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Arundinaria gigantea 'Macon'

Maximum height: 20 ft.
(More often 10 ft.)
Maximum diameter: 1 in.
Minimum temperature: -20ºF
(The roots are at least 10ºF more hardy.)

* Please note that, while most bamboo can be dug during most of the year, weather permitting, species in the genus Arundinaria need to be dug as soon as the ground thaws in late winter to early spring; late March through mid April. Orders for Arundinaria species need to be placed by March.

Scroll to the bottom for more description.

Below: A 3 gallon 'Macon' plant

Here we offer the more upright and cold hardy of the ecotypes of this species. It comes from Macon County located in Tennessee. This super cold hardy ecotype has survived temperatures lower than -20ºF.

Since we acquired this bamboo in 1998, it has only top-killed one winter. That happened on Jan 30th, 2019 when the temperature fell to -20ºF, but there were 40 mph winds along with that temperature. The winds were the main factor in the top-kill.

The grove completely grew back during a few week period that spring.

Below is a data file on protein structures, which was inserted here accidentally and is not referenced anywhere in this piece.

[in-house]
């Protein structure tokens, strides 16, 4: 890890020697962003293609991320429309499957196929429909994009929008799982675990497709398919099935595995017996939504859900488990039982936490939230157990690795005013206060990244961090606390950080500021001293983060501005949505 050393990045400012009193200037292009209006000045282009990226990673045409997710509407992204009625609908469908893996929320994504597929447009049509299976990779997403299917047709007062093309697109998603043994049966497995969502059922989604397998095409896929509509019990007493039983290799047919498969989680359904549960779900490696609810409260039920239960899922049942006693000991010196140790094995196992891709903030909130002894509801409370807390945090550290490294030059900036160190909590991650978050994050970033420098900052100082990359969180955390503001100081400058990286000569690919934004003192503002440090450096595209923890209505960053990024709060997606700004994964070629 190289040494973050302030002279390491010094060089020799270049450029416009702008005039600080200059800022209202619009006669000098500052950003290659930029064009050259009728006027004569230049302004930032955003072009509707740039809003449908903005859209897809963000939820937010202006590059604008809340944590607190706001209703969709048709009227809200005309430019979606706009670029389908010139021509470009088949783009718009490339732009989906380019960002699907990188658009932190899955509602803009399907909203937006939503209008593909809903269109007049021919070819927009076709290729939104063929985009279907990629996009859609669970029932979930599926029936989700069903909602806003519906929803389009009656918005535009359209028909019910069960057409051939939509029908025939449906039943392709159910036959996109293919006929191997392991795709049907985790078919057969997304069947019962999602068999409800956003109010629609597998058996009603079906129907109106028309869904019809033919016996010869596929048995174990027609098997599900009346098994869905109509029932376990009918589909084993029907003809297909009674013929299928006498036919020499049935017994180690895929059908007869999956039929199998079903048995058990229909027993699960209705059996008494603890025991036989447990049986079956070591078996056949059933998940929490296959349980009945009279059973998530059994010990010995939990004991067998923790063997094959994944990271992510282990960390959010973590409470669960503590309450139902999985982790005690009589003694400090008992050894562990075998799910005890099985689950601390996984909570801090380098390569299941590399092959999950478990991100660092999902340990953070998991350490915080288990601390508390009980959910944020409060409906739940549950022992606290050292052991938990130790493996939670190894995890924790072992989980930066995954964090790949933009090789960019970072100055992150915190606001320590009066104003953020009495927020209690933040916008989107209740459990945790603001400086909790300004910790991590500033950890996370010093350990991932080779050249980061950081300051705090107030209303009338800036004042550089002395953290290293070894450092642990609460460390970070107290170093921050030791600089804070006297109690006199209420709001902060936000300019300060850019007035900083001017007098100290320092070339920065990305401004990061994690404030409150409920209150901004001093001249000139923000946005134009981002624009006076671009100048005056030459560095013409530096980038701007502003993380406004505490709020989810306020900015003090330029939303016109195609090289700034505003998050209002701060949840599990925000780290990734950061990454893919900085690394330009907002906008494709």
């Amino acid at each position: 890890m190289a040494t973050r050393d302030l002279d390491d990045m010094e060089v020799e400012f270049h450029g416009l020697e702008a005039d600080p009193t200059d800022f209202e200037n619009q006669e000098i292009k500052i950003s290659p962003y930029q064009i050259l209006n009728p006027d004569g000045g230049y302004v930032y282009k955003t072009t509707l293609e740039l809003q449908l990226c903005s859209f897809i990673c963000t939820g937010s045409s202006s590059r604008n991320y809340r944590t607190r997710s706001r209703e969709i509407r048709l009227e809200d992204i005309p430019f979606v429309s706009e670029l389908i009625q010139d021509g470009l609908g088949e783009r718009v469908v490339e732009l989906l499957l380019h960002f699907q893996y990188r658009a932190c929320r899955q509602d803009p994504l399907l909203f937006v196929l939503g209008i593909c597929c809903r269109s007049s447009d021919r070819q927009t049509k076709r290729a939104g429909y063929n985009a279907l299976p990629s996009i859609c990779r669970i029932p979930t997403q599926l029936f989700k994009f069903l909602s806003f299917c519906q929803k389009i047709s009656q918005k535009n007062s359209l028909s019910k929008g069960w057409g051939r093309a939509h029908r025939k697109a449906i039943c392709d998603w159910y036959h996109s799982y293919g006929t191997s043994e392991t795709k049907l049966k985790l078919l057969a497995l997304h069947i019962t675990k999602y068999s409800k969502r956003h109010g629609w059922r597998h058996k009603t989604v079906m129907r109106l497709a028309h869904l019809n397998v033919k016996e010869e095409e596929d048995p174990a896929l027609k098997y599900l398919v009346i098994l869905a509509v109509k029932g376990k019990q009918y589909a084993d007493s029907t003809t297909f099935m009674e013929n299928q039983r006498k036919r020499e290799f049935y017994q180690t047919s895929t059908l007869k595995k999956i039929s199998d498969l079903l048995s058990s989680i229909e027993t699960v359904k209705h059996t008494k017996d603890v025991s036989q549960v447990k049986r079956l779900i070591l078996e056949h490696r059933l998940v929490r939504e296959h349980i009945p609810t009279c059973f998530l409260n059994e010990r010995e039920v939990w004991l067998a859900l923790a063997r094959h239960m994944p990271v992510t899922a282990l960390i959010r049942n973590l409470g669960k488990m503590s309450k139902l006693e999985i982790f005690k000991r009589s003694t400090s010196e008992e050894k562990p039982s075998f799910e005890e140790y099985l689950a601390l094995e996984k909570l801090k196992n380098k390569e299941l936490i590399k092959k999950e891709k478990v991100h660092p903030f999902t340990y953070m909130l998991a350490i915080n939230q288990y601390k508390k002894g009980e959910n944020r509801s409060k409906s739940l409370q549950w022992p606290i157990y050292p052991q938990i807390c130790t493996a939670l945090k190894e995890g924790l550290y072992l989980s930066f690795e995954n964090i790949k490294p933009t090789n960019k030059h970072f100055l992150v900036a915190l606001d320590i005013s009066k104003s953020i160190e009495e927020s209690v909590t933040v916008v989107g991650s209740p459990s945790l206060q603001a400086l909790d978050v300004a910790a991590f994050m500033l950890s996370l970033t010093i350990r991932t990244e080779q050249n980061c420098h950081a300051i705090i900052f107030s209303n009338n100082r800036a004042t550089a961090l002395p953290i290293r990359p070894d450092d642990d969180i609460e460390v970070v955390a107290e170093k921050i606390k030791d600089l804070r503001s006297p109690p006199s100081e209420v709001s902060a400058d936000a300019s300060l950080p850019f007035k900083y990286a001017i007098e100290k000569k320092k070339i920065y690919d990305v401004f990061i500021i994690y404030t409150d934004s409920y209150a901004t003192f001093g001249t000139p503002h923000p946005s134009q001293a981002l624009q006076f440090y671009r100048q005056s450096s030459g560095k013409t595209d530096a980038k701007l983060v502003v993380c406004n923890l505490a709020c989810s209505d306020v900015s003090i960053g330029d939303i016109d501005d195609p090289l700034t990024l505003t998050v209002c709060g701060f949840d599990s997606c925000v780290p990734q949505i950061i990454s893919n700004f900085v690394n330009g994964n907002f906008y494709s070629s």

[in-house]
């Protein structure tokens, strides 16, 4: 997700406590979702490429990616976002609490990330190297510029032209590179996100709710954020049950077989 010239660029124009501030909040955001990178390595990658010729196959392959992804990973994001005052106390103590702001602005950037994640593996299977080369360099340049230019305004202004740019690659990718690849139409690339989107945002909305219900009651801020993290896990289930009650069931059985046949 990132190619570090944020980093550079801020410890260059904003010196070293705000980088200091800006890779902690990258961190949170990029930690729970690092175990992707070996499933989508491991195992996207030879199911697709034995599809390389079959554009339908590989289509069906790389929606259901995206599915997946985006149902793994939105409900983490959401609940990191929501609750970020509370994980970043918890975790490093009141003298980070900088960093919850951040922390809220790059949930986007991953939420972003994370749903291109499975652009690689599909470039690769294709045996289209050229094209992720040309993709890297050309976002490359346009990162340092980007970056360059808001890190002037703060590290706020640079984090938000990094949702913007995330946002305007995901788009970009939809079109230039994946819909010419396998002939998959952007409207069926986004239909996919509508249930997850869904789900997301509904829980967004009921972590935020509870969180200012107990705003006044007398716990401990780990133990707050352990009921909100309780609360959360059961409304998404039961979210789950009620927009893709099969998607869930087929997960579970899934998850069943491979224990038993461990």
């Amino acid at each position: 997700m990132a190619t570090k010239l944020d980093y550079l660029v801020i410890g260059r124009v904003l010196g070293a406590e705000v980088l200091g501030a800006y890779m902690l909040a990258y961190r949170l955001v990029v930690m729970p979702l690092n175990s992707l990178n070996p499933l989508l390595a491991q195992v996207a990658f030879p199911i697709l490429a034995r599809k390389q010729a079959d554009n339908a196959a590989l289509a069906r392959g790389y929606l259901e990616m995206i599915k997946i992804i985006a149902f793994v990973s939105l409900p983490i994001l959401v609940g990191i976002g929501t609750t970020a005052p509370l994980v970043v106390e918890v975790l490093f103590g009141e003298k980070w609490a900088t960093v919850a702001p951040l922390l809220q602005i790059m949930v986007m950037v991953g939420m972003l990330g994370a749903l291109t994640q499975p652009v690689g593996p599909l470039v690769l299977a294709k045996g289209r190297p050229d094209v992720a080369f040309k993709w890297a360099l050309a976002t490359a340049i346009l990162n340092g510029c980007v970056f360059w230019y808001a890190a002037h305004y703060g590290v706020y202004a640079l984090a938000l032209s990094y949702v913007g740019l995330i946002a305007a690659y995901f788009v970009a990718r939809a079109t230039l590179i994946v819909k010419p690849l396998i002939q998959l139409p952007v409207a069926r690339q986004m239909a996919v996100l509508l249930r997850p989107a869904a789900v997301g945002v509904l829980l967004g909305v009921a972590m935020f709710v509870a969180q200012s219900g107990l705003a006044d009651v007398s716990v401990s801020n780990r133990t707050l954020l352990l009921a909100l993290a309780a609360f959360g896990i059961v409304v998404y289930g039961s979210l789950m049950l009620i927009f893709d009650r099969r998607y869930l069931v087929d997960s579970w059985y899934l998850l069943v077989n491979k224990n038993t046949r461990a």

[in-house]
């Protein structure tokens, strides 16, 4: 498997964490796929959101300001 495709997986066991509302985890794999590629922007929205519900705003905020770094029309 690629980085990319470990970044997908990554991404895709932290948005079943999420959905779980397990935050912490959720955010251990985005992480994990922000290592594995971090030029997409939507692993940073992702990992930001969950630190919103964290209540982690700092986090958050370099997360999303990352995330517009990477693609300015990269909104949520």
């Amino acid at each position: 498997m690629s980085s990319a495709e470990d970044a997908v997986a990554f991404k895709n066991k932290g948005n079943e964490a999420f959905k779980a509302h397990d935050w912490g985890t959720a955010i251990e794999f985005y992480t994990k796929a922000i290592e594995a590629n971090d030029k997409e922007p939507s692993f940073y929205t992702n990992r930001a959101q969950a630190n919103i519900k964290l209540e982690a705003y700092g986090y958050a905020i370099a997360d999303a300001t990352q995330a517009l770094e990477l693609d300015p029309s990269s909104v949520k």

In the accompanying photo we can see what a great hunting blind is provided by the Macon River Cane. It also provides excellent cover and habitat for wildlife.

Grow this ecotype in full sun to part shade in well drained to moist soils, but never in a site that remains soggy for periods longer than a few days at a time after rains.

If you live south of USDA zone 7 where winter hardiness is less of an issue, you might consider planting the species.

- In loving memory of Uncle Ron and Aunt Beulah [Ronald D. and Beulah Mae (Shoemaker) Conner], who collected this bamboo ca. 1998 and gifted it to me because they knew I was interested in growing more bamboo. This was the second plant added to my collection.

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